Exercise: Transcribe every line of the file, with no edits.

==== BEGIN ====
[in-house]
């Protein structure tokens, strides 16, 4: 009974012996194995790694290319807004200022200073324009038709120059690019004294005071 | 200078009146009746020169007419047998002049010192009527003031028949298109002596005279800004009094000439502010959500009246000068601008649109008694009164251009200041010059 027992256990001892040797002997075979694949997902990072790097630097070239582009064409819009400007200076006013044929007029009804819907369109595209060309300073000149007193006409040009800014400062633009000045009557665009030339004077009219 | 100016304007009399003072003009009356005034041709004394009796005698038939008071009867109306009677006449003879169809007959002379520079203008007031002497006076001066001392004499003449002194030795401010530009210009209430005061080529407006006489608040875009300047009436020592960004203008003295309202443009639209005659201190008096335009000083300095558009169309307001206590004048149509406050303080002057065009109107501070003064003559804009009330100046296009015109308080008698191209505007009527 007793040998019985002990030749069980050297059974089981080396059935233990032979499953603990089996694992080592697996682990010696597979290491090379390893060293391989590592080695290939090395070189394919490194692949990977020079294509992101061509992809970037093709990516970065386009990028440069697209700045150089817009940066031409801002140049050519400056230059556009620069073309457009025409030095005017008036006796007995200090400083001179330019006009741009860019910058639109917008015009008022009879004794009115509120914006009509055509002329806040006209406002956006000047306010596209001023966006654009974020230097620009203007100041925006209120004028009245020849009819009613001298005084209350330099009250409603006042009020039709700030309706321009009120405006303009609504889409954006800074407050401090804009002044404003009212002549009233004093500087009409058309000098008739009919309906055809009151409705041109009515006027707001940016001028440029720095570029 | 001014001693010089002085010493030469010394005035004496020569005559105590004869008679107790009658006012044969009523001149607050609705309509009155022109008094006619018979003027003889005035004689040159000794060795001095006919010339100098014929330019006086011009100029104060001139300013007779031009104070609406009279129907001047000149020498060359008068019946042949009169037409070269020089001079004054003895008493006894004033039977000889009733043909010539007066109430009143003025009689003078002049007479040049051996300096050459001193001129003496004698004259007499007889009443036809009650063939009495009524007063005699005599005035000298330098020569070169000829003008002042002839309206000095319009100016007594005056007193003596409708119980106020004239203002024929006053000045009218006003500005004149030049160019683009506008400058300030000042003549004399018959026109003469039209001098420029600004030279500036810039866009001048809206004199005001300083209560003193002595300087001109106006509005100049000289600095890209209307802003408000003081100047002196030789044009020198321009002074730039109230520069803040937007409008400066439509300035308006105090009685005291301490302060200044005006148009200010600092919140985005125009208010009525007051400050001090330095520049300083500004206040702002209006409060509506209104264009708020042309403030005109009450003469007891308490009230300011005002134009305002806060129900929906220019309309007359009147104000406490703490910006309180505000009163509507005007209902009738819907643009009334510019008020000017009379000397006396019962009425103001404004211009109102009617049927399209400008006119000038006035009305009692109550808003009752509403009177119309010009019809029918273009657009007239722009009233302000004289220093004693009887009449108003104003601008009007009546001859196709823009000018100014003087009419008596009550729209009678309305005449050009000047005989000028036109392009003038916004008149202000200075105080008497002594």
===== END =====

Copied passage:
[in-house]
């Protein structure tokens, strides 16, 4: 009974012996194995790694290319807004200022200073324009038709120059690019004294005071 | 200078009146009746020169007419047998002049010192009527003031028949298109002596005279800004009094000439502010959500009246000068601008649109008694009164251009200041010059 027992256990001892040797002997075979694949997902990072790097630097070239582009064409819009400007200076006013044929007029009804819907369109595209060309300073000149007193006409040009800014400062633009000045009557665009030339004077009219 | 100016304007009399003072003009009356005034041709004394009796005698038939008071009867109306009677006449003879169809007959002379520079203008007031002497006076001066001392004499003449002194030795401010530009210009209430005061080529407006006489608040875009300047009436020592960004203008003295309202443009639209005659201190008096335009000083300095558009169309307001206590004048149509406050303080002057065009109107501070003064003559804009009330100046296009015109308080008698191209505007009527 007793040998019985002990030749069980050297059974089981080396059935233990032979499953603990089996694992080592697996682990010696597979290491090379390893060293391989590592080695290939090395070189394919490194692949990977020079294509992101061509992809970037093709990516970065386009990028440069697209700045150089817009940066031409801002140049050519400056230059556009620069073309457009025409030095005017008036006796007995200090400083001179330019006009741009860019910058639109917008015009008022009879004794009115509120914006009509055509002329806040006209406002956006000047306010596209001023966006654009974020230097620009203007100041925006209120004028009245020849009819009613001298005084209350330099009250409603006042009020039709700030309706321009009120405006303009609504889409954006800074407050401090804009002044404003009212002549009233004093500087009409058309000098008739009919309906055809009151409705041109009515006027707001940016001028440029720095570029 | 001014001693010089002085010493030469010394005035004496020569005559105590004869008679107790009658006012044969009523001149607050609705309509009155022109008094006619018979003027003889005035004689040159000794060795001095006919010339100098014929330019006086011009100029104060001139300013007779031009104070609406009279129907001047000149020498060359008068019946042949009169037409070269020089001079004054003895008493006894004033039977000889009733043909010539007066109430009143003025009689003078002049007479040049051996300096050459001193001129003496004698004259007499007889009443036809009650063939009495009524007063005699005599005035000298330098020569070169000829003008002042002839309206000095319009100016007594005056007193003596409708119980106020004239203002024929006053000045009218006003500005004149030049160019683009506008400058300030000042003549004399018959026109003469039209001098420029600004030279500036810039866009001048809206004199005001300083209560003193002595300087001109106006509005100049000289600095890209209307802003408000003081100047002196030789044009020198321009002074730039109230520069803040937007409008400066439509300035308006105090009685005291301490302060200044005006148009200010600092919140985005125009208010009525007051400050001090330095520049300083500004206040702002209006409060509506209104264009708020042309403030005109009450003469007891308490009230300011005002134009305002806060129900929906220019309309007359009147104000406490703490910006309180505000009163509507005007209902009738819907643009009334510019008020000017009379000397006396019962009425103001404004211009109102009617049927399209400008006119000038006035009305009692109550808003009752509403009177119309010009019809029918273009657009007239722009009233302000004289220093004693009887009449108003104003601008009007009546001859196709823009000018100014003087009419008596009550729209009678309305005449050009000047005989000028036109392009003038916004008149202000200075105080008497002594």